February is winding down, and fortunately it has been a warmer month than what we experienced in January. Still, we are behind where we should be on the fishing scene.
The unusually cold winter delayed our normal pattern of fishing and practically all areas of the life cycle of marine life have been affected. While not directly related to fishing, our crop of crawfish is not of the size that they should be for this late in February, as the cold weather in January delayed their movement.
Crabs likely will show the same pattern; however, I do expect March to be the month where we start to see considerable improvement in practically all aspects of fishing.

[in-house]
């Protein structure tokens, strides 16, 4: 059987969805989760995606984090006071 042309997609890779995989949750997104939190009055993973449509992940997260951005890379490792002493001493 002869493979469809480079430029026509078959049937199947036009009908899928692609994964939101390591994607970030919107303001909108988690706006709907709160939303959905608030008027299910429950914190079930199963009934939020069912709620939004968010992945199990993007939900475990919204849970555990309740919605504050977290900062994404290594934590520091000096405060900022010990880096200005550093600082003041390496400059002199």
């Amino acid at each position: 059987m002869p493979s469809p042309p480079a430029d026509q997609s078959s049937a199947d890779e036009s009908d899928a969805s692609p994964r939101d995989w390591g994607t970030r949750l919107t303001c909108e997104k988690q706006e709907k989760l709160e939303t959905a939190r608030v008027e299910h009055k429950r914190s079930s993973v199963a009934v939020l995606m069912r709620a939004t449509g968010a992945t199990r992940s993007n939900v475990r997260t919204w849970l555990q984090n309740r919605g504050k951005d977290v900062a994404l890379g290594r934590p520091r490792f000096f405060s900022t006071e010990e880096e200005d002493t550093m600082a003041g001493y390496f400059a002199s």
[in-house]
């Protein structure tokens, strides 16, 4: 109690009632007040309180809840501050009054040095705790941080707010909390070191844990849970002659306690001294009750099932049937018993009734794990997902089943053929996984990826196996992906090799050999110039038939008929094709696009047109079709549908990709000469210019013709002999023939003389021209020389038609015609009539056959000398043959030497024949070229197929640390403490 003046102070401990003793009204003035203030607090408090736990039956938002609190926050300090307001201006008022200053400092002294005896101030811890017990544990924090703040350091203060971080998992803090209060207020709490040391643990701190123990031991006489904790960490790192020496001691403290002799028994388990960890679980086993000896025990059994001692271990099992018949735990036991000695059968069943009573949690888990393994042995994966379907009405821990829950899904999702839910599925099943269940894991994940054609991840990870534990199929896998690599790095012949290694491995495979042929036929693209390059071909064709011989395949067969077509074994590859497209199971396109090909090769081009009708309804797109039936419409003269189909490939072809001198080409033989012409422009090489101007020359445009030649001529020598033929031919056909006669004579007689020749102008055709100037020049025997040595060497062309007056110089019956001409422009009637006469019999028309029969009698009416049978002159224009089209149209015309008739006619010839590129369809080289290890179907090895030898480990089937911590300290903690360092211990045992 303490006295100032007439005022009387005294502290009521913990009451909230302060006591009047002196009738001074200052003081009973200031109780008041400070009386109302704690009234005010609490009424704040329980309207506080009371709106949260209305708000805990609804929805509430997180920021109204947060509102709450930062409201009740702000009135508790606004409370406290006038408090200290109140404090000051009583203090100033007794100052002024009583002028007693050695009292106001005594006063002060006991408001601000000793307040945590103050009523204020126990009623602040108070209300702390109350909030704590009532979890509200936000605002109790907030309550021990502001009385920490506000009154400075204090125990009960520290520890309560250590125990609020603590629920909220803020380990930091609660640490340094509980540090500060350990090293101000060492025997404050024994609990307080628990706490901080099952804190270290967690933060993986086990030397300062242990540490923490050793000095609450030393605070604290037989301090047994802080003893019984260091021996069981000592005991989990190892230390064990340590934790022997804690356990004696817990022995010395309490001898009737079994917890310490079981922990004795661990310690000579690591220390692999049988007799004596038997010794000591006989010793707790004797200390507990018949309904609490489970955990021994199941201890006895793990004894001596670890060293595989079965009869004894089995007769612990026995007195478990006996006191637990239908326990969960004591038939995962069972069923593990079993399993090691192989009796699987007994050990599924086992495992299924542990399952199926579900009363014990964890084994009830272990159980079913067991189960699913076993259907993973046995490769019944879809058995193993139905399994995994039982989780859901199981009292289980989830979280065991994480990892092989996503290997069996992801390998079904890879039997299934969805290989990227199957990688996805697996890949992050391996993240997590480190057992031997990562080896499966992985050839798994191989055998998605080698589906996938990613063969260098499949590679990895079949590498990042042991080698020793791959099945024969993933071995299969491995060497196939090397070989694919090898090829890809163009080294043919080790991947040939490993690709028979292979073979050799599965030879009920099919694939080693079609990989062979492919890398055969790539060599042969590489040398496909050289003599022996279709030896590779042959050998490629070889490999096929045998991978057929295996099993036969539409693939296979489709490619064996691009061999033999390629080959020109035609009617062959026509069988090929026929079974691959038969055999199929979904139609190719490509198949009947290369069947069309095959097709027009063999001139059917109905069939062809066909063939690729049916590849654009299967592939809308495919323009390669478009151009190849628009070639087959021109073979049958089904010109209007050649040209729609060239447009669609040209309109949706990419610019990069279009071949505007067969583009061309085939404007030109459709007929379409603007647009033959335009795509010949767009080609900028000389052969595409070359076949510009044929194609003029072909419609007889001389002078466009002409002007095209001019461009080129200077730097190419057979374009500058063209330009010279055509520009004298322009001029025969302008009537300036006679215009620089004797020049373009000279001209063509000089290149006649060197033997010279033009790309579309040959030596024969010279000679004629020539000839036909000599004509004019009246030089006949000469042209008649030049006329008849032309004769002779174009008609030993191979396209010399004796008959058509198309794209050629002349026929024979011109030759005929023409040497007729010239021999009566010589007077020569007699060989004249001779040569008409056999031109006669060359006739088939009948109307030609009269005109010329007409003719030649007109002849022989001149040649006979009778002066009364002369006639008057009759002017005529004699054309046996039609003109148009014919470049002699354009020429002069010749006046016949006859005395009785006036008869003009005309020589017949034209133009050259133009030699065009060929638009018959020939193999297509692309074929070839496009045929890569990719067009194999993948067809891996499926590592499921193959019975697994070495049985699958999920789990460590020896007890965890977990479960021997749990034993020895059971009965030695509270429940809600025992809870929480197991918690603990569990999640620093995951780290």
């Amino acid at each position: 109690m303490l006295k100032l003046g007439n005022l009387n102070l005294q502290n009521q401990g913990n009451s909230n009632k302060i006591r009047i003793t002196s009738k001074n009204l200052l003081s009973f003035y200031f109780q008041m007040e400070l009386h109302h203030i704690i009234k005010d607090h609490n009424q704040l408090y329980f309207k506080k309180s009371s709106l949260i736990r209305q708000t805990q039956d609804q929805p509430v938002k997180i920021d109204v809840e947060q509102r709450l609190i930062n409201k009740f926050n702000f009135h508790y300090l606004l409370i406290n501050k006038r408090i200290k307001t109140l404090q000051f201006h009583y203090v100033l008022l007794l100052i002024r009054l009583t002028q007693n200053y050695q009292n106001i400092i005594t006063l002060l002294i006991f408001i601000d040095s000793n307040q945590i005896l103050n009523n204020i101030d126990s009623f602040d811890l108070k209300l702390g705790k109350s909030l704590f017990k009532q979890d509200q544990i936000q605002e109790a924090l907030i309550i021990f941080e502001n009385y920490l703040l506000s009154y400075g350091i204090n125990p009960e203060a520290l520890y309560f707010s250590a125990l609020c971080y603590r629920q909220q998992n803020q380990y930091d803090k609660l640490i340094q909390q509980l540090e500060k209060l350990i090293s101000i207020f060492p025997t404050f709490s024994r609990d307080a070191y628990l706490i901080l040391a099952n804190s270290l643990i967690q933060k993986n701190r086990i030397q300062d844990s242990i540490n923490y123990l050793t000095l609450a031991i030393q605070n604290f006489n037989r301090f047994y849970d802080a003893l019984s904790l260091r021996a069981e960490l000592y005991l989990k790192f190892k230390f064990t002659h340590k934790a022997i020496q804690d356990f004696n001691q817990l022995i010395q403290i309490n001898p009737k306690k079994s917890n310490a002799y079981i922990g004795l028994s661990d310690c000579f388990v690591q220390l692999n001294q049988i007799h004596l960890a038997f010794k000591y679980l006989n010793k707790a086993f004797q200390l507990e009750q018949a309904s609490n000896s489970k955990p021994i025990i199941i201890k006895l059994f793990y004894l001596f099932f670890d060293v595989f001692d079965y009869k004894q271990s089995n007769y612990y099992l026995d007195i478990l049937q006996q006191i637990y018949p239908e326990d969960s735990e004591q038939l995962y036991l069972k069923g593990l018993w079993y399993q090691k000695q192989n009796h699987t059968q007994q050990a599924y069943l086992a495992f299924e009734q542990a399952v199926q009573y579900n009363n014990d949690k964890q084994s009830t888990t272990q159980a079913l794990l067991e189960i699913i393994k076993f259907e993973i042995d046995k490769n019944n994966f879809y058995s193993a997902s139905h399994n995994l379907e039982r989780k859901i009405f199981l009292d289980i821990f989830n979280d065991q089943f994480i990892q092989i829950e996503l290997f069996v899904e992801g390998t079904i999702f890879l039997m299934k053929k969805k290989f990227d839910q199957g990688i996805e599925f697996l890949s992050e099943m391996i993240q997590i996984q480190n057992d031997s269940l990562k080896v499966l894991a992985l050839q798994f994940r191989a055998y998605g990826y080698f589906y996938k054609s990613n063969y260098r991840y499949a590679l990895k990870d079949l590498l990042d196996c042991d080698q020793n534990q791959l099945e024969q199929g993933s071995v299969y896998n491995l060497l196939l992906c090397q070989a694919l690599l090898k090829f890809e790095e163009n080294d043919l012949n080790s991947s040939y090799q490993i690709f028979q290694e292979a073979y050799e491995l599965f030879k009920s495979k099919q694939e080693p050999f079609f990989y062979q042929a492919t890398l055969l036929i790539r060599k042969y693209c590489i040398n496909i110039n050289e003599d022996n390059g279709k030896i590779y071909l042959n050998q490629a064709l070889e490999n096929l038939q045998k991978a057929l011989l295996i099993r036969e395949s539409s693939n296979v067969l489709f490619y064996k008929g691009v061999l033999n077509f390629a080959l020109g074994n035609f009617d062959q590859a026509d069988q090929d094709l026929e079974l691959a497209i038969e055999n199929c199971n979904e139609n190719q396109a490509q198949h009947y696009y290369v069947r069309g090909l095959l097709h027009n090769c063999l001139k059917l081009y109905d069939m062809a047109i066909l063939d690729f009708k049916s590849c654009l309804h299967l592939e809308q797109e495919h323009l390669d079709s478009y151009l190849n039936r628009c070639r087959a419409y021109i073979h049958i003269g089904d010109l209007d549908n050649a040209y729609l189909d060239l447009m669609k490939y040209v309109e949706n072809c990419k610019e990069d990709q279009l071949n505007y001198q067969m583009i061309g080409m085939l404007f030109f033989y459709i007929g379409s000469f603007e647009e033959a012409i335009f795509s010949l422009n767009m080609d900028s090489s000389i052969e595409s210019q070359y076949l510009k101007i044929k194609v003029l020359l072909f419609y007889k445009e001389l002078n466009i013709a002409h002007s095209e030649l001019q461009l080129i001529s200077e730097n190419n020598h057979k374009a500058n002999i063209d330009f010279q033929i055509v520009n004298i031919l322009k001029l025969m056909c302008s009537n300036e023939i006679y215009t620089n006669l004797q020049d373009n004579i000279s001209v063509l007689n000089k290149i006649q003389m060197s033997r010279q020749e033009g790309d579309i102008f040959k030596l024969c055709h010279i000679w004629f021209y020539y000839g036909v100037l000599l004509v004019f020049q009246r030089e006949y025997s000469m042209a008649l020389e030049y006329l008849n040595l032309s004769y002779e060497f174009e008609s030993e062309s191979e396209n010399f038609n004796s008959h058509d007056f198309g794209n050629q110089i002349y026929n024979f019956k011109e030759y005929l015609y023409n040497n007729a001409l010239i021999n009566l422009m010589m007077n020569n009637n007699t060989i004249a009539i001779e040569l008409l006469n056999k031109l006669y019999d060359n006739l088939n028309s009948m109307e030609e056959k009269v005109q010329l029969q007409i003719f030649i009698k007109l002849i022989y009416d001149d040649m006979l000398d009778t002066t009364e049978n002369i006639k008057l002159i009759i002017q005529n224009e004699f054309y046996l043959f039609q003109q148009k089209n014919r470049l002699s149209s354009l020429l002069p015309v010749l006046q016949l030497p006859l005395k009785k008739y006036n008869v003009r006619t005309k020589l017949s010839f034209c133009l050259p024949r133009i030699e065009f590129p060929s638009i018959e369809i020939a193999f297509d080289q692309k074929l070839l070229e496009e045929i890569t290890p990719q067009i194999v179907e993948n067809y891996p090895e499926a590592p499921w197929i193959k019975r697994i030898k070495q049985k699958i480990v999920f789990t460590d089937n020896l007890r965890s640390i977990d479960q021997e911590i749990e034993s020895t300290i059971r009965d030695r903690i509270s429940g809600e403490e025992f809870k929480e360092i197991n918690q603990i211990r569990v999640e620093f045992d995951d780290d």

The water temperature has been climbing; however, Monday’s cold front likely will set that trend back for a short time.
With longer periods of sunlight becoming more noticeable each day, look for the bay waters to hit the magic 70-degree mark soon.
If there is much action on the larger black drum, we are not getting reports of it. In fact Maurice Foster, an avid black drum fishermen during the annual run, told me that he feels that where we are today could be compared to action in late January and early February in most years.
Hopefully we will see the big brutes in the 50-pound range start showing in large numbers soon.
One sign that improvement might be on the way came Monday when several shrimp boats were working not far off the beach front. This is typically when we start seeing bait migrating back and the shrimpers and their catches are good indicators of when this is taking place.
When the migration starts, it is almost always a sign that good fishing is not far behind.